Library Journal (c) Copyright Library Journals LLC, a wholly owned subsidiary of Media Source, Inc. No redistribution permitted. 9780670014897 As he approaches the microphone, he adjusts his tie as well as his accent, with just a hint of his Glaswegian upbringing on show, but not too much, of course. Man of the people. "Allegations have been made concerning an initiative undertaken by New Labour, supposedly in concert with the U.S. government and with the support of a fundamentalist U.S. conglomerate on the soil of gallant Gibraltar. I'm here to tell you unequivocally that no such initiative was sponsored by the British government," he lies, and takes a sip of water. Le Carre, the author of such 20th-century classics as The Spy Who Came in from the Cold and Tinker, Tailor, Soldier, Spy, has nothing left to prove except that he can still be stung into turning out suspenseful, totally convincing political object lessons, as in his attack on the pharmaceutical industry in 2001's The Constant Gardener. His target of choice here is the mendacity of the British government and the easy camaraderie between the public and private sectors. -VERDICT This is a guaranteed hair-raising cerebral fright, especially for anyone who enjoyed Robert Harris's The Ghost or who just knows his or her email account has been hacked. [See Prepub Alert, 11/12/12.]-Bob Lunn, Kansas City, MO (c) Copyright 2013. Library Journals LLC, a wholly owned subsidiary of Media Source, Inc. No redistribution permitted.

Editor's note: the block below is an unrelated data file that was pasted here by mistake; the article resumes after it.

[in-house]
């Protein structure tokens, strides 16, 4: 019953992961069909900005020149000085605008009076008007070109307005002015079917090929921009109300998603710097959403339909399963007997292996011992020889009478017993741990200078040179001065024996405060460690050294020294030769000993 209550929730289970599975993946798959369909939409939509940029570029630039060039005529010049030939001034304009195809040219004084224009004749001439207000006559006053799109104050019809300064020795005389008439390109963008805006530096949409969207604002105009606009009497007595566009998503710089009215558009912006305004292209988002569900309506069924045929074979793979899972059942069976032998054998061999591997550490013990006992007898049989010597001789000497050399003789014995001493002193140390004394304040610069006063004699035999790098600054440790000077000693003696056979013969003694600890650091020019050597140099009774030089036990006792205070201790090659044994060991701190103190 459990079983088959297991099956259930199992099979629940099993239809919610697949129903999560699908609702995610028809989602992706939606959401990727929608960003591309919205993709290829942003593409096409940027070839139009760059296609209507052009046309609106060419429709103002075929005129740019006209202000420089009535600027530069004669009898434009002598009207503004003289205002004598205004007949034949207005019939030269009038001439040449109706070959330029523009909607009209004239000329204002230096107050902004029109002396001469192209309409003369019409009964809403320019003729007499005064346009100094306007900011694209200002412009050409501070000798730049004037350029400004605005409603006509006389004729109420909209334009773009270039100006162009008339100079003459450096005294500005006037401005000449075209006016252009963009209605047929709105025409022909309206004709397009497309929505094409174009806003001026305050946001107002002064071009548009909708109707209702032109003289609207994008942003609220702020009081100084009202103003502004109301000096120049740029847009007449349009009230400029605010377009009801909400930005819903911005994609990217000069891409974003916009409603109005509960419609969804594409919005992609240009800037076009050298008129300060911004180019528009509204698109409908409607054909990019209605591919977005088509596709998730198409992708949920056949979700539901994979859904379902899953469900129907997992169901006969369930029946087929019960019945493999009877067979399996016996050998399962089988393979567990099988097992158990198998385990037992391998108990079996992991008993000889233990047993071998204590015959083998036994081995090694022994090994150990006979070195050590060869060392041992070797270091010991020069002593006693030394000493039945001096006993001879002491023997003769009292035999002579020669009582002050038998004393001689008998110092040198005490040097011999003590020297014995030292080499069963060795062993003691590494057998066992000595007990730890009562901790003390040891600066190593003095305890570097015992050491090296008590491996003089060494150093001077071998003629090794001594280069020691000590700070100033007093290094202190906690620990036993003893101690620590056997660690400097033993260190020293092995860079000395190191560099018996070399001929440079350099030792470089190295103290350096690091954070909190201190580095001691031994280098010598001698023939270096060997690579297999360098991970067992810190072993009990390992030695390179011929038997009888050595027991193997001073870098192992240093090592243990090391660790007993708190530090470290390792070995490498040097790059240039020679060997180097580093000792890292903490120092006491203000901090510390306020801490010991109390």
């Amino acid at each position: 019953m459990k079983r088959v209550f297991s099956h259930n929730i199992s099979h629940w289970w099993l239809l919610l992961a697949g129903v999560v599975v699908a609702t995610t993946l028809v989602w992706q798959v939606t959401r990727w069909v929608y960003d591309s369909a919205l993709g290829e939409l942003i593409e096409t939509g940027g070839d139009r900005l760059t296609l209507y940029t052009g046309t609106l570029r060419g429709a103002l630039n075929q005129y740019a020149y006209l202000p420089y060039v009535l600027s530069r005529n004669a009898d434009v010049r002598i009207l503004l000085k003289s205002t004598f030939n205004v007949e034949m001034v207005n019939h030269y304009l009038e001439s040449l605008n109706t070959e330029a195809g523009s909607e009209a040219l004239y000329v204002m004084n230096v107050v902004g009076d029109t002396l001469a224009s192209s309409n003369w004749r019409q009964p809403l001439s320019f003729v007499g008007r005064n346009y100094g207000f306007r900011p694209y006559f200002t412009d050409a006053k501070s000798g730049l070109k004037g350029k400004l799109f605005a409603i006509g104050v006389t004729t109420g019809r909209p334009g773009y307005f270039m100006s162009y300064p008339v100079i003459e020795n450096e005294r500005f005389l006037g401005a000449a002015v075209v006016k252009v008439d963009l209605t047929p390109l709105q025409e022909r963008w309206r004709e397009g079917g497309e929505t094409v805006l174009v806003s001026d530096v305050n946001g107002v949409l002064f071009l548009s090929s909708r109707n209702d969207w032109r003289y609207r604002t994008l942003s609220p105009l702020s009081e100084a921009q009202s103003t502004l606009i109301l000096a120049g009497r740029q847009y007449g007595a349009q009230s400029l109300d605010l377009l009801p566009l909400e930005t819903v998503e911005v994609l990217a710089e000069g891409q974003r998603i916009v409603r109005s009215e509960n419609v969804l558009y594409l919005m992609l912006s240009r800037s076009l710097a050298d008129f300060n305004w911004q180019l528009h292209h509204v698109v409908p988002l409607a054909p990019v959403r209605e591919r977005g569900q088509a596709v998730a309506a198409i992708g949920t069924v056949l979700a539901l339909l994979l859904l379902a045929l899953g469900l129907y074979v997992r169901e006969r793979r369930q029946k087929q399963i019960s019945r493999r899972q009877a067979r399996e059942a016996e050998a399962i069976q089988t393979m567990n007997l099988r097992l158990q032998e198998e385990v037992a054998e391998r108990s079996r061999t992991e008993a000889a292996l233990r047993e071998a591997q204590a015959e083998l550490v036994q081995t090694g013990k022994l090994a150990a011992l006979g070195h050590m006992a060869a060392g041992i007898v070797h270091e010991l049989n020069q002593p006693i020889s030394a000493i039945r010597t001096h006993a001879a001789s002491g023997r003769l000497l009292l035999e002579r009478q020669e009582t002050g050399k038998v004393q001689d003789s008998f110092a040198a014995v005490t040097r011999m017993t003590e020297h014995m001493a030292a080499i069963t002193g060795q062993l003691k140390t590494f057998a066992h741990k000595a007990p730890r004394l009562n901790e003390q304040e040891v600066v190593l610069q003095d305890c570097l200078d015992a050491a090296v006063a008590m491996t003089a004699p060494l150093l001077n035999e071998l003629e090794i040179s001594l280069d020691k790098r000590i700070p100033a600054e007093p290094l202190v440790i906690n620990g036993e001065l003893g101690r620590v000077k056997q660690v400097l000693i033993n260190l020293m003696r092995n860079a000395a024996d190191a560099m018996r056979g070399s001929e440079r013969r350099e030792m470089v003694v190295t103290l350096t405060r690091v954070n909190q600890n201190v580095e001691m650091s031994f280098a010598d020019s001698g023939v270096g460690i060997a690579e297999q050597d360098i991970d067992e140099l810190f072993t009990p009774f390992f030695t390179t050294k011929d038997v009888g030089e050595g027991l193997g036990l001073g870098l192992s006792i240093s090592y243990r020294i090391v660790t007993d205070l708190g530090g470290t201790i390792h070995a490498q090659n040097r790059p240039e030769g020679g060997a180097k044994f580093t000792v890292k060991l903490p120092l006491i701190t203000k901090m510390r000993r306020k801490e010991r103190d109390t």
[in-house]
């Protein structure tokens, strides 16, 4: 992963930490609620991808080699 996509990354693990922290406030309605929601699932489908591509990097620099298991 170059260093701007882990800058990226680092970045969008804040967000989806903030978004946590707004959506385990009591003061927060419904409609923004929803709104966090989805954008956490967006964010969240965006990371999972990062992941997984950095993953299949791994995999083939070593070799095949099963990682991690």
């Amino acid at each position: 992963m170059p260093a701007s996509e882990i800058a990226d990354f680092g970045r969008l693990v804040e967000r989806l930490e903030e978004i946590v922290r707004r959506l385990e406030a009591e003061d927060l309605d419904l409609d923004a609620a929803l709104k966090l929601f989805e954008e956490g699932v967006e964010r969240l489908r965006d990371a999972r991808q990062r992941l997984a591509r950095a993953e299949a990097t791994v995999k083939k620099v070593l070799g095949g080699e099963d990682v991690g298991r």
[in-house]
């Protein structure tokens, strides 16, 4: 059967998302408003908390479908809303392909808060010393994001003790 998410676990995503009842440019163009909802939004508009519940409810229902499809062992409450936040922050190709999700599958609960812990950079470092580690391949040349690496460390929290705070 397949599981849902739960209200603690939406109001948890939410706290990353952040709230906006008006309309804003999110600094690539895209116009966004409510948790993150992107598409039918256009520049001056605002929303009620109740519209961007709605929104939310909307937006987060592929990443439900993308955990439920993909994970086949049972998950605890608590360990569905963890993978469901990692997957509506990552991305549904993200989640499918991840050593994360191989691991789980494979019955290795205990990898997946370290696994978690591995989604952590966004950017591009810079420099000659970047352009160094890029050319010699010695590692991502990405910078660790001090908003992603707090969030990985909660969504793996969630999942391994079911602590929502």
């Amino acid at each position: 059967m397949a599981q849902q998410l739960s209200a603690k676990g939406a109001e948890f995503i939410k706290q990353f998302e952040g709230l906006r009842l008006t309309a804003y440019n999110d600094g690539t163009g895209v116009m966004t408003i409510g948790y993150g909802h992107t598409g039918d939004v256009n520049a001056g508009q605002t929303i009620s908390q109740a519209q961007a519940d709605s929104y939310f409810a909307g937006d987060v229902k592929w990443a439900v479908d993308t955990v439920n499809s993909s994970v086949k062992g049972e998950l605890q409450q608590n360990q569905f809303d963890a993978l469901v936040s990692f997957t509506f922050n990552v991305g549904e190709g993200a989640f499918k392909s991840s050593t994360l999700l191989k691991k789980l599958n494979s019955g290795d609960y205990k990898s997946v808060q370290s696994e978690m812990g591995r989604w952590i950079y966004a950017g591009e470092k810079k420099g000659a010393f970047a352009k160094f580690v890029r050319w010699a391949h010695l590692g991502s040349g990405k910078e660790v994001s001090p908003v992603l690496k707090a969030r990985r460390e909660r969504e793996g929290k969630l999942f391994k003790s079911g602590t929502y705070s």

Book list From Booklist, Copyright American Library Association. Used with permission. 9780670014897 *Starred Review* Shockingly, le Carre no longer writes about moral ambiguity. Gone is any semblance of the notion that a government and its emissaries in the secret services could ever be on the side of the individual. That's been true for several novels certainly since The Constant Gardener (2001) but le Carre's latest is perhaps the most definitive statement yet of his new worldview. It starts with a 2008 counterterrorism operation, code-named Wildfire, gone wrong. A team of agents, led by a British foreign minister and a private defense contractor, was charged with capturing a terrorist on the island of Gibraltar. Billed as a rousing success, the op was, in fact, a fiasco. Three years later, a now-disgraced British agent tells the real story to retired diplomat Sir Christopher Probyn, also involved in the mission but in the dark as to what actually happened. Probyn eventually teams with Toby Bell, secretary to the minister in charge of Wildfire. Bell, also in the dark, starts digging and finds he faces a personal crisis: expose the cover-up and scuttle his career or keep quiet. Whistle-blowers risking life and livelihood to bring evil bureaucrats to their knees have long been a staple of espionage fiction. In le Carre's new world, however, evil bureaucrats never skin their knees; there are no happy endings, even attenuated ones. We commented in our 2008 review of le Carre's A Most Wanted Man (a film version of which will open in the fall) on the slow, inexorable way that, in the novel, institutional will grinds down individual lives. That grinding process is even more brutal this time around, as le Carre further establishes himself as a master of a new, shockingly realistic kind of noir in which right-thinking individuals who challenge the institutional order of things always lose. No ambiguity there but plenty of gut-wrenching tragedy. HIGH-DEMAND BACKSTORY: It's been nearly 50 years since le Carre broke through with The Spy Who Came in from the Cold. He has set the bar ever since for espionage fiction that appeals to head and heart rather than just quickening the reader's pulse.--Ott, Bill Copyright 2010 Booklist